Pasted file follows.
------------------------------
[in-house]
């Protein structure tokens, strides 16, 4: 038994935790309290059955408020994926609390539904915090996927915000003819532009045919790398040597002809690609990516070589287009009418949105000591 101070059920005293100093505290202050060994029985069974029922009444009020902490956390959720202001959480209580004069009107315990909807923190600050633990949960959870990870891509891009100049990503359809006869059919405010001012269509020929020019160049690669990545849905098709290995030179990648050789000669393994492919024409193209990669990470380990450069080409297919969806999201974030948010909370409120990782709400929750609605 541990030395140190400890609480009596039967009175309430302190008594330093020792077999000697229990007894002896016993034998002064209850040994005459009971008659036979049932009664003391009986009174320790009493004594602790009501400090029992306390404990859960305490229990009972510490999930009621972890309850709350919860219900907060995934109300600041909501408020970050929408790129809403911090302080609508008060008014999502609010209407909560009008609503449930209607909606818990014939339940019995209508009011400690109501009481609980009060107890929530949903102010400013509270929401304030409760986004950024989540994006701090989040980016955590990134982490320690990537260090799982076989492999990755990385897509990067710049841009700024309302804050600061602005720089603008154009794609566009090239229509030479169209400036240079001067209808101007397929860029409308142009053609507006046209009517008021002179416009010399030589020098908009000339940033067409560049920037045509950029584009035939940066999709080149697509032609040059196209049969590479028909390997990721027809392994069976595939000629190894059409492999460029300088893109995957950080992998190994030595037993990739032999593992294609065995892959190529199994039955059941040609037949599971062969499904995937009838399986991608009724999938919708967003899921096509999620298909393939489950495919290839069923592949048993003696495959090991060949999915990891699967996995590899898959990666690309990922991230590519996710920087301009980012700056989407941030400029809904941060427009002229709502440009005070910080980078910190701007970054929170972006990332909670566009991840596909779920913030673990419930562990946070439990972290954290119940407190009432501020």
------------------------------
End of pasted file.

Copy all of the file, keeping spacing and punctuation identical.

[in-house]
């Protein structure tokens, strides 16, 4: 038994935790309290059955408020994926609390539904915090996927915000003819532009045919790398040597002809690609990516070589287009009418949105000591 101070059920005293100093505290202050060994029985069974029922009444009020902490956390959720202001959480209580004069009107315990909807923190600050633990949960959870990870891509891009100049990503359809006869059919405010001012269509020929020019160049690669990545849905098709290995030179990648050789000669393994492919024409193209990669990470380990450069080409297919969806999201974030948010909370409120990782709400929750609605 541990030395140190400890609480009596039967009175309430302190008594330093020792077999000697229990007894002896016993034998002064209850040994005459009971008659036979049932009664003391009986009174320790009493004594602790009501400090029992306390404990859960305490229990009972510490999930009621972890309850709350919860219900907060995934109300600041909501408020970050929408790129809403911090302080609508008060008014999502609010209407909560009008609503449930209607909606818990014939339940019995209508009011400690109501009481609980009060107890929530949903102010400013509270929401304030409760986004950024989540994006701090989040980016955590990134982490320690990537260090799982076989492999990755990385897509990067710049841009700024309302804050600061602005720089603008154009794609566009090239229509030479169209400036240079001067209808101007397929860029409308142009053609507006046209009517008021002179416009010399030589020098908009000339940033067409560049920037045509950029584009035939940066999709080149697509032609040059196209049969590479028909390997990721027809392994069976595939000629190894059409492999460029300088893109995957950080992998190994030595037993990739032999593992294609065995892959190529199994039955059941040609037949599971062969499904995937009838399986991608009724999938919708967003899921096509999620298909393939489950495919290839069923592949048993003696495959090991060949999915990891699967996995590899898959990666690309990922991230590519996710920087301009980012700056989407941030400029809904941060427009002229709502440009005070910080980078910190701007970054929170972006990332909670566009991840596909779920913030673990419930562990946070439990972290954290119940407190009432501020």